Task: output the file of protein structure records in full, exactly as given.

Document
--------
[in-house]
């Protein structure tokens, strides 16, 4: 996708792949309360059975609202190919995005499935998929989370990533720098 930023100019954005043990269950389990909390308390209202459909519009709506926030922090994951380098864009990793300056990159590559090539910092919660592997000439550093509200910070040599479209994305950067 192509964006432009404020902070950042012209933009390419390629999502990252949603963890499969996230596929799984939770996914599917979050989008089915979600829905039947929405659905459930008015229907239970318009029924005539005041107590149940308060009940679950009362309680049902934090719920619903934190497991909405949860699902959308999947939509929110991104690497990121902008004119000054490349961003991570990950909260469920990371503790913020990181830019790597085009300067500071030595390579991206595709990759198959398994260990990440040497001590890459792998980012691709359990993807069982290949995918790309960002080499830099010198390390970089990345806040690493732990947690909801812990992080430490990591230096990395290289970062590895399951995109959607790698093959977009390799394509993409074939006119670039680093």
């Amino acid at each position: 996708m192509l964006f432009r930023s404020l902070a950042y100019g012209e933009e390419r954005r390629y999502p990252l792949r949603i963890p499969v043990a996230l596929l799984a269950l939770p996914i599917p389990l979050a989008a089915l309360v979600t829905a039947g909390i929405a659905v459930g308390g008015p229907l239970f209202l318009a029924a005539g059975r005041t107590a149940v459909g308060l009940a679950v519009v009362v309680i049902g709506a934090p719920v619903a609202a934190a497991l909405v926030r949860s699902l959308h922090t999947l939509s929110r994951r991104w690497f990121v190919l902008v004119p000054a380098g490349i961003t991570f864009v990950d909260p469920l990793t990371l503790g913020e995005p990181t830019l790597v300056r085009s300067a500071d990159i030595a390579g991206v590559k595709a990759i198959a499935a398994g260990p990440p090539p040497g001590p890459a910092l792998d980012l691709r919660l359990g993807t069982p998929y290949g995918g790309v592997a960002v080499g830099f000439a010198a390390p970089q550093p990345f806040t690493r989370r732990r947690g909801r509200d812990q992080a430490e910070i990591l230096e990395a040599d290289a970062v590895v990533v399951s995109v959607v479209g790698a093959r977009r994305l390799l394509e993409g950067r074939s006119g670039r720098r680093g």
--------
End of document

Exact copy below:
[in-house]
């Protein structure tokens, strides 16, 4: 996708792949309360059975609202190919995005499935998929989370990533720098 930023100019954005043990269950389990909390308390209202459909519009709506926030922090994951380098864009990793300056990159590559090539910092919660592997000439550093509200910070040599479209994305950067 192509964006432009404020902070950042012209933009390419390629999502990252949603963890499969996230596929799984939770996914599917979050989008089915979600829905039947929405659905459930008015229907239970318009029924005539005041107590149940308060009940679950009362309680049902934090719920619903934190497991909405949860699902959308999947939509929110991104690497990121902008004119000054490349961003991570990950909260469920990371503790913020990181830019790597085009300067500071030595390579991206595709990759198959398994260990990440040497001590890459792998980012691709359990993807069982290949995918790309960002080499830099010198390390970089990345806040690493732990947690909801812990992080430490990591230096990395290289970062590895399951995109959607790698093959977009390799394509993409074939006119670039680093």
């Amino acid at each position: 996708m192509l964006f432009r930023s404020l902070a950042y100019g012209e933009e390419r954005r390629y999502p990252l792949r949603i963890p499969v043990a996230l596929l799984a269950l939770p996914i599917p389990l979050a989008a089915l309360v979600t829905a039947g909390i929405a659905v459930g308390g008015p229907l239970f209202l318009a029924a005539g059975r005041t107590a149940v459909g308060l009940a679950v519009v009362v309680i049902g709506a934090p719920v619903a609202a934190a497991l909405v926030r949860s699902l959308h922090t999947l939509s929110r994951r991104w690497f990121v190919l902008v004119p000054a380098g490349i961003t991570f864009v990950d909260p469920l990793t990371l503790g913020e995005p990181t830019l790597v300056r085009s300067a500071d990159i030595a390579g991206v590559k595709a990759i198959a499935a398994g260990p990440p090539p040497g001590p890459a910092l792998d980012l691709r919660l359990g993807t069982p998929y290949g995918g790309v592997a960002v080499g830099f000439a010198a390390p970089q550093p990345f806040t690493r989370r732990r947690g909801r509200d812990q992080a430490e910070i990591l230096e990395a040599d290289a970062v590895v990533v399951s995109v959607v479209g790698a093959r977009r994305l390799l394509e993409g950067r074939s006119g670039r720098r680093g």